Ohio Department of Commerce to award 24 medical marijuana cultivation licenses
When it was discovered that the Ohio Department of Commerce had hired someone with a felony drug conviction on their record to help score applications for medical marijuana growing licenses, those in opposition of the medical marijuana program used the information in their fight.
According to Cleveland.com, the department said that the felony did not taint the process of application scoring. However, it prevented anyone with a felony drug conviction from applying for a cultivation license, as well as required background checks, for those who held at least a 1 percent interest in a cultivation company.
A department spokesperson said that they had not been made aware of the felony conviction previously. A total of 20 reviewers took part in the application scoring process and were not required to undergo background checks or to disclose criminal history.
The same 20 reviewers will be used to score applications for marijuana testing labs and products to maintain the integrity of the program.
CannAscend, a company that applied but did not receive a license, said that it plans to sue the state over the alleged irregularities in the application process.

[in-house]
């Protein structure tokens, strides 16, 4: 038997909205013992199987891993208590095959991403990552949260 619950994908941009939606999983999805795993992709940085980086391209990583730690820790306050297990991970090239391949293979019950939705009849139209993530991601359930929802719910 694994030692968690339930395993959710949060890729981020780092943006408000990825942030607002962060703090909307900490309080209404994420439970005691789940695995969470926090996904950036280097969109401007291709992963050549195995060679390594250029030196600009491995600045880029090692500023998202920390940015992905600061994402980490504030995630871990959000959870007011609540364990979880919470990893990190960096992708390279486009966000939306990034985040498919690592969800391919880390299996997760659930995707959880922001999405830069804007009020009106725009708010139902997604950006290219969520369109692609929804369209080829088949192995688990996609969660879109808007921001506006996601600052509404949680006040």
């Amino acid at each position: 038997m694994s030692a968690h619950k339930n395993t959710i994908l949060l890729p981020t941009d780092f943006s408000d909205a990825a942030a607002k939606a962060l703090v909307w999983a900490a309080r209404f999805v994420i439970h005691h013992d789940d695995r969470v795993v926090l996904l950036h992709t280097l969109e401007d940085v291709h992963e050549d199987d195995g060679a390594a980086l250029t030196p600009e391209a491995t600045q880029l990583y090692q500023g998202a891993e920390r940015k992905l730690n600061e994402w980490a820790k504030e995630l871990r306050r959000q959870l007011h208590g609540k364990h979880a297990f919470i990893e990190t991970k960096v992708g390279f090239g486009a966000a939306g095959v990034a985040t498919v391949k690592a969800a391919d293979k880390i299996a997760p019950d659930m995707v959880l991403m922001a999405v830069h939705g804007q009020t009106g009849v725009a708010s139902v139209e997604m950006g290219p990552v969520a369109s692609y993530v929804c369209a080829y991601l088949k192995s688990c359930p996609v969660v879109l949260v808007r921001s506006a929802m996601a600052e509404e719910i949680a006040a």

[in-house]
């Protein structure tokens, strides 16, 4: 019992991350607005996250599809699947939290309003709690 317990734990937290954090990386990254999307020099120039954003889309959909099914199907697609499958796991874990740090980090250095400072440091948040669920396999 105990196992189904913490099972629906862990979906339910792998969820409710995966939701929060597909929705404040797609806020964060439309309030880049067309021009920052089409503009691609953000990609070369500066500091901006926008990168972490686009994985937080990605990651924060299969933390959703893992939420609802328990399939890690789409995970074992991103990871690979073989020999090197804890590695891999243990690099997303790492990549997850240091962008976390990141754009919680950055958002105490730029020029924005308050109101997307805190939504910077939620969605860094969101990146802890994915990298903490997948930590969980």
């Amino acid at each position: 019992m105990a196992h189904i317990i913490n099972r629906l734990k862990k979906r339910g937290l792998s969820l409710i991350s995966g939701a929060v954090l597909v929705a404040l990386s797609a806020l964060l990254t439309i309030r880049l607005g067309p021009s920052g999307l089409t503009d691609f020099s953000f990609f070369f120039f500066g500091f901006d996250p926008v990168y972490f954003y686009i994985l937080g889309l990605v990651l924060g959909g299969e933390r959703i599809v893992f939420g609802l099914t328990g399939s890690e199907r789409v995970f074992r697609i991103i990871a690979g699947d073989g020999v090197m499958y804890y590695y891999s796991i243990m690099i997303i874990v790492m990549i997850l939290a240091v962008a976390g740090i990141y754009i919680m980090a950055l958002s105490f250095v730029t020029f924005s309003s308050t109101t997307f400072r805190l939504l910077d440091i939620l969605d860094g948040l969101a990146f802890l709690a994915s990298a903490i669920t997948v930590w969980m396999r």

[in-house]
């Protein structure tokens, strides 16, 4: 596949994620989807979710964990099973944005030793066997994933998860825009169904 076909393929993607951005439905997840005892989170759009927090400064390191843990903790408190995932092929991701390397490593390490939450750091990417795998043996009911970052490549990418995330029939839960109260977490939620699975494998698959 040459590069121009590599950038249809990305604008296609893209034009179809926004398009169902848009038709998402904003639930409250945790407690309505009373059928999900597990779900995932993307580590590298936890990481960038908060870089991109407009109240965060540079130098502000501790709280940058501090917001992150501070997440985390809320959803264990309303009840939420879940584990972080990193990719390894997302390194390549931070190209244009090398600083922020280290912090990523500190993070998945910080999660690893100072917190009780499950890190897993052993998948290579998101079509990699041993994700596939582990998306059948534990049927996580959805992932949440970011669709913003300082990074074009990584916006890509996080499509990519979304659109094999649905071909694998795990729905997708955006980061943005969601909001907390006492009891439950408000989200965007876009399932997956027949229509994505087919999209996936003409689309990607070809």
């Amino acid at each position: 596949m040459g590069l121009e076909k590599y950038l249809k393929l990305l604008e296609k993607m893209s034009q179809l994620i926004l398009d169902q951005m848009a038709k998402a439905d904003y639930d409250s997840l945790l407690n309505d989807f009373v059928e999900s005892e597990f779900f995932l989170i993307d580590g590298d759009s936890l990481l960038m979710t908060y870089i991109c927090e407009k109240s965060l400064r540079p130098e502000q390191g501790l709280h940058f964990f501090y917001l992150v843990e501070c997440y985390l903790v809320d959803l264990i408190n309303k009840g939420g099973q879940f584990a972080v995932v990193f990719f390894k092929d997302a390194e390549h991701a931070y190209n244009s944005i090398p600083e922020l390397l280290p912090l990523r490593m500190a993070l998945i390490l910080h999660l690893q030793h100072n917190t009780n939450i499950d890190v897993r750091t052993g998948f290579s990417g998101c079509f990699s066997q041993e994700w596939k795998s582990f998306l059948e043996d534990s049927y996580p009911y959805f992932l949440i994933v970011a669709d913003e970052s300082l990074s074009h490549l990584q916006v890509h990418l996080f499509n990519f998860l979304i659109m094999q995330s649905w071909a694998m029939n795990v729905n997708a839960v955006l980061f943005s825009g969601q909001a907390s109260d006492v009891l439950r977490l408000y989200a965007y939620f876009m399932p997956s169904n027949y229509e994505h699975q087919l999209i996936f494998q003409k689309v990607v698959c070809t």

Ohio’s medical marijuana law allows patients with any one of 21 approved medical conditions to receive treatment. The law was passed in 2016 and is required to be fully operational by September of next year.
University of Akron and Cleveland State University to increase in-state tuition fees
For first-year students who claim Ohio residency in 2018, the University of Akron just got a little more expensive.
On Wednesday, Cleveland.com reported that the University of Akron will increase in-state tuition by 6 percent next fall to $11,857, pending approval by the Ohio Department of Higher Education Chancellor John Carey.
The tuition increase is part of the university’s proposed Tuition Guarantee Program, which will freeze tuition for four years and allow first-year students to pay the same amount throughout their undergraduate years, provided that they graduate on time.
Cleveland State University announced a similar plan to freeze tuition last week, with a 6 percent tuition increase to $10,392. The program, referred to as the CSU Guarantee, would raise yearly revenue at the university by $1.6 million.
The decisions follow a 2013 law that allows public Ohio universities to raise tuition as long as they guarantee the amount for four years, and is part of a push to encourage students to graduate on time.
National Oceanic and Atmospheric Administration releases Lake Erie freeze forecast
Taking into account last month’s warmer temperature patterns, the National Oceanic and Atmospheric Administration released an updated freeze forecast for Lake Erie, according to Cleveland.com.
The forecast said that climatologists estimate ice coverage on all Great Lakes to average only 26 percent this year, with Lake Erie expected to freeze the most at 48 percent. The historic yearly average stands at 55 percent for all the lakes.
While ice on the lake may not seem to cause an impact to the daily lives of Cleveland’s residents, a decrease in ice on the lake means an increase in lake-effect snow.